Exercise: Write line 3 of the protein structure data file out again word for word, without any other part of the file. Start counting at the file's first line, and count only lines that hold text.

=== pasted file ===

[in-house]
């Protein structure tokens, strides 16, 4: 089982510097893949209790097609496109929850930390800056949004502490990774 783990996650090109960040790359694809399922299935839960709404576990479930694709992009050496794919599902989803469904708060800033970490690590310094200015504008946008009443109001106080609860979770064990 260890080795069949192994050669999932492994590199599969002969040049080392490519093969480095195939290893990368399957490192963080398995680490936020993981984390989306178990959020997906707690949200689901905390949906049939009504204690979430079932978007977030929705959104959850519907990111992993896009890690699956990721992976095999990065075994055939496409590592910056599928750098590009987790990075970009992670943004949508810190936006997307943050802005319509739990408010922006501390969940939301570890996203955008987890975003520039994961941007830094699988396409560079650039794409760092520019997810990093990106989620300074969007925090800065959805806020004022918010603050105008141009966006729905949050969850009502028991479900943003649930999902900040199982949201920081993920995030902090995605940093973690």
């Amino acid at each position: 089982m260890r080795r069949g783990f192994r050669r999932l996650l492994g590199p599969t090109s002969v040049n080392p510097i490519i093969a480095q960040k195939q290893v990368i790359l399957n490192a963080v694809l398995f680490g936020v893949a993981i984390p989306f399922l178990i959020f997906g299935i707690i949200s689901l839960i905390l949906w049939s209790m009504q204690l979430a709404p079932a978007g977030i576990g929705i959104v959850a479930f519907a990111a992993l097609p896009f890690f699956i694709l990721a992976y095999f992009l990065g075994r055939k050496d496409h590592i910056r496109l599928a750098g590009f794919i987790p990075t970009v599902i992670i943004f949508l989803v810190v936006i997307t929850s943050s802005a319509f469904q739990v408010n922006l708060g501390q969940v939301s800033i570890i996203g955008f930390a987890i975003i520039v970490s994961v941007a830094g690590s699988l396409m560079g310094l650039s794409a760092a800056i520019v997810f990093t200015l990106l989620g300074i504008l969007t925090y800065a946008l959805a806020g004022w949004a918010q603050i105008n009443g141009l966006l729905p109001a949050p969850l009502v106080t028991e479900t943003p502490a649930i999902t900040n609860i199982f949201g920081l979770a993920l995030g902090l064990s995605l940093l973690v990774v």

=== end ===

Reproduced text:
């Amino acid at each position: 089982m260890r080795r069949g783990f192994r050669r999932l996650l492994g590199p599969t090109s002969v040049n080392p510097i490519i093969a480095q960040k195939q290893v990368i790359l399957n490192a963080v694809l398995f680490g936020v893949a993981i984390p989306f399922l178990i959020f997906g299935i707690i949200s689901l839960i905390l949906w049939s209790m009504q204690l979430a709404p079932a978007g977030i576990g929705i959104v959850a479930f519907a990111a992993l097609p896009f890690f699956i694709l990721a992976y095999f992009l990065g075994r055939k050496d496409h590592i910056r496109l599928a750098g590009f794919i987790p990075t970009v599902i992670i943004f949508l989803v810190v936006i997307t929850s943050s802005a319509f469904q739990v408010n922006l708060g501390q969940v939301s800033i570890i996203g955008f930390a987890i975003i520039v970490s994961v941007a830094g690590s699988l396409m560079g310094l650039s794409a760092a800056i520019v997810f990093t200015l990106l989620g300074i504008l969007t925090y800065a946008l959805a806020g004022w949004a918010q603050i105008n009443g141009l966006l729905p109001a949050p969850l009502v106080t028991e479900t943003p502490a649930i999902t900040n609860i199982f949201g920081l979770a993920l995030g902090l064990s995605l940093l973690v990774v």